Logo of Phnom Penh Post newspaper Phnom Penh Post - Malaysia’s Muhyiddin rejects call for snap election

Malaysia’s Muhyiddin rejects call for snap election

Content image - Phnom Penh Post
Malaysian Prime Minister Muhyiddin Yassin has also offered to take a five to 10 per cent pay cut on his salary as prime minister to help reduce government spending. AFP

Malaysia’s Muhyiddin rejects call for snap election

Malaysian Prime Minister Muhyiddin Yassin on Wednesday announced the setting up of a new Economic Action Council to tackle the coronavirus outbreak and falling oil prices.

He also dismissed calls for a snap election and pledged that his newly-appointed Cabinet will work for all Malaysians.

“The economy is in a critical state. Oil prices have plunged 31 per cent to $30 per barrel, adding pressure to government revenue. Further exacerbating the situation is the Covid-19 outbreak,” the prime minister told a news conference after chairing the first meeting of his new Cabinet whose members were sworn in on Tuesday.

Muhyiddin called on his predecessor, Dr Mahathir Mohamed, to endorse his government. He also revealed that he had apologised in a letter to Mahathir if he had hurt him in the course of recent events which led to the collapse of the 94-year-old statesman’s Pakatan Harapan government.

Muhyiddin said he had requested to meet Mahathir but to no avail.

“I am ready [to meet Mahathir] anytime, any place, anywhere, for the sake of the country. We have formed this government and I want [Mahathir] to endorse this government. It is legal, it is constitutional,” said the prime minister.

Amid calls for a snap election and questions raised by some critics over the legitimacy of his administration, Muhyiddin said: “If you want to have a snap election, I don’t want that. People will only curse, it’s not the right time. We are here to serve.”

Dr Mahathir had previously stated that he had the numbers in Parliament to return as prime minister and mooted a vote of no-confidence against Muhyiddin in Parliament.

But, in an interview published on Wednesday in the Malay-language Sinar Harian daily, the former leader conceded that such a vote would likely fail.

He predicted that the new government would last until the next general election due in 2023.

“It [Cabinet] will last until the next general election. Now that he [Muhyiddin] is the government, he can give ‘sweets’ to many. I find that some of those who used to be my supporters have now been appointed ministers, and they have moved to that side,” Mahathir was quoted as saying.

The new Economic Action Council, comprising the ministers in charge of international trade, finance and the economy, as well as Bank Negara (the national reserve bank), will start meeting weekly from next Monday.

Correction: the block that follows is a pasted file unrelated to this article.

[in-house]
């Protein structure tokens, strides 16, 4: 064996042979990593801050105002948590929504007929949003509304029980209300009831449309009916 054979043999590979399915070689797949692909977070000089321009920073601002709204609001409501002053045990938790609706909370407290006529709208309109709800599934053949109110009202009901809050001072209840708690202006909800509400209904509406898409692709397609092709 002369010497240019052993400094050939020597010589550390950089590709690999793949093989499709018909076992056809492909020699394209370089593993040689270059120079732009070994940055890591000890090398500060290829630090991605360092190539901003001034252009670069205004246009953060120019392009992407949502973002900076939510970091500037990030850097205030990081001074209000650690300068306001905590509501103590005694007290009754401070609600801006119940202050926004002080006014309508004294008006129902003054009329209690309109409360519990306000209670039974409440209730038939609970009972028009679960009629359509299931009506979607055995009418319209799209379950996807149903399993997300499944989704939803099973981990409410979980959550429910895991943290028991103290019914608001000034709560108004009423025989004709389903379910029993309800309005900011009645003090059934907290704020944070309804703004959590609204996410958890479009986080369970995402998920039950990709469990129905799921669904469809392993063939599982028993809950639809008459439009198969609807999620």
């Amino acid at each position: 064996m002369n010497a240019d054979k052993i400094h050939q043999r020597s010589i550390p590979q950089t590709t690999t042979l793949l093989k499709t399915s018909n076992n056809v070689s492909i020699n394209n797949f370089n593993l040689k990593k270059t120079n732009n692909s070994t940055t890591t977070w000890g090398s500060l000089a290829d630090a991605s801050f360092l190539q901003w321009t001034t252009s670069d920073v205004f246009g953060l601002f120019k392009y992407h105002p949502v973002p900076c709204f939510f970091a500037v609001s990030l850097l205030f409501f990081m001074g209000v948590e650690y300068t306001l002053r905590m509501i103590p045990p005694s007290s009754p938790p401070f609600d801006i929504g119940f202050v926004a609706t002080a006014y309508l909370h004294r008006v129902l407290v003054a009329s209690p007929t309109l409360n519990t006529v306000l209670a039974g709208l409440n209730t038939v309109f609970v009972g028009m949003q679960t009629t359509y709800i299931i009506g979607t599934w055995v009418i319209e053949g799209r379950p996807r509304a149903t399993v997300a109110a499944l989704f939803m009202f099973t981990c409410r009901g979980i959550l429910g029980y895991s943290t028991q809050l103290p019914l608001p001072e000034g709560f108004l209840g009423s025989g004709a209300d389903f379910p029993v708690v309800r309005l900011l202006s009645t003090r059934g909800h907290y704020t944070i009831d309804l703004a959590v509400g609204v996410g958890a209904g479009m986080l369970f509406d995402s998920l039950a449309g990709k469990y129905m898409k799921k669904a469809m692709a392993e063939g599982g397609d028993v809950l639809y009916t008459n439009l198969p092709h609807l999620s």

A RM20 billion ($4.7 billion) stimulus package announced by Dr Mahathir just before Mr Muhyiddin was sworn in as prime minister, will be reviewed and launched in the next two weeks.

Muhyiddin also said the government would look into whether the Goods and Services Tax (GST) would be resurrected amid widespread criticism against the Sales and Services Tax (SST) which was introduced under the former PH administration.

Promising that fighting graft would be a top priority, Muhyiddin said that all ministers will have to declare their assets.

He also offered to take a five to 10 per cent pay cut on his salary as prime minister, to help reduce government spending.

Muhyiddin, who had taken the unprecedented step of appointing four senior ministers instead of a deputy prime minister, said that all four senior ministers were equal, but Minister of International Trade and Industry Azmin Ali would chair Cabinet meetings in his absence.



  • Cambodia on the verge of national tragedy, WHO warns

    The World Health Organisation (WHO) in Cambodia warned that the country had reached another critical point amid a sudden, huge surge in community transmission cases and deaths. “We stand on the brink of a national tragedy because of Covid-19. Despite our best efforts, we are

  • Phnom Penh curfew starts today

    A two-week curfew from 8pm to 5am starts today in Phnom Penh, a day after a sub-decree detailing administrative measures to contain Covid-19 was issued by Prime Minister Hun Sen. “Travelling in Phnom Penh is temporally banned between 8pm and 5am,” said Phnom Penh governor

  • Vaccination open to foreigners in Cambodia

    The Ministry of Health on April 8 issued an announcement on Covid-19 vaccination for foreigners residing and working in Cambodia, directing the Ministry of Labour and Vocational Training and local authorities to register them. Health minister Mam Bun Heng, who is also head of the inter-ministerial

  • Cambodia gears up for muted New Year festival

    The recent curfew and restrictions imposed in the capital and other Covid-19 hotspots were intended to break the chain of transmission, Ministry of Health spokeswoman Or Vandine said as municipal and provincial authorities issued new directives banning certain activities during the upcoming Khmer New Year

  • Culture ministry: Take Tuol Sleng photos down, or else

    The Ministry of Culture and Fine Arts has told Irish photographer Matt Loughrey to take down the photos of Khmer Rouge victims at Tuol Sleng Genocidal Museum which he allegedly colourised and altered to show them smiling. The ministry said Loughrey's work is unacceptable, affecting

  • Covid-19 vaccination now obligatory

    Prime Minister Hun Sen on April 11 issued a sub-decree making Covid-19 vaccination compulsory for individuals unless they have a medical certificate proving they have pre-existing health conditions that prevent them from doing so. «This applies to all members of the armed forces and civil servants